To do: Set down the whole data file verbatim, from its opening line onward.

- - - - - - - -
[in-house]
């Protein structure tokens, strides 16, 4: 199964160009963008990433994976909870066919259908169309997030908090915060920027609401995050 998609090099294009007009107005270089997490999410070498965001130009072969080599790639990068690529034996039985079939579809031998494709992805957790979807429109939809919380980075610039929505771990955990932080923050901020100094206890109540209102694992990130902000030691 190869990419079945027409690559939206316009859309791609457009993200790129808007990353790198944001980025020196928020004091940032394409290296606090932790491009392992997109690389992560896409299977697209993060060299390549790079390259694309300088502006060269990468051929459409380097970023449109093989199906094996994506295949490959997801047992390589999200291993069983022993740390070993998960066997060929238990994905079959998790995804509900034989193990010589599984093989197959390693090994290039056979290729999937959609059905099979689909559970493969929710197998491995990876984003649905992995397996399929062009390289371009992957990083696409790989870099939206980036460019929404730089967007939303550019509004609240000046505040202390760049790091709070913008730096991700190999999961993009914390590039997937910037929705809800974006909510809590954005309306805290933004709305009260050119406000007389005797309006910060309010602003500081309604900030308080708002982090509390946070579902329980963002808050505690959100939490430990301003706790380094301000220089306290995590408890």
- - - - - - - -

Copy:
[in-house]
């Protein structure tokens, strides 16, 4: 199964160009963008990433994976909870066919259908169309997030908090915060920027609401995050 998609090099294009007009107005270089997490999410070498965001130009072969080599790639990068690529034996039985079939579809031998494709992805957790979807429109939809919380980075610039929505771990955990932080923050901020100094206890109540209102694992990130902000030691 190869990419079945027409690559939206316009859309791609457009993200790129808007990353790198944001980025020196928020004091940032394409290296606090932790491009392992997109690389992560896409299977697209993060060299390549790079390259694309300088502006060269990468051929459409380097970023449109093989199906094996994506295949490959997801047992390589999200291993069983022993740390070993998960066997060929238990994905079959998790995804509900034989193990010589599984093989197959390693090994290039056979290729999937959609059905099979689909559970493969929710197998491995990876984003649905992995397996399929062009390289371009992957990083696409790989870099939206980036460019929404730089967007939303550019509004609240000046505040202390760049790091709070913008730096991700190999999961993009914390590039997937910037929705809800974006909510809590954005309306805290933004709305009260050119406000007389005797309006910060309010602003500081309604900030308080708002982090509390946070579902329980963002808050505690959100939490430990301003706790380094301000220089306290995590408890």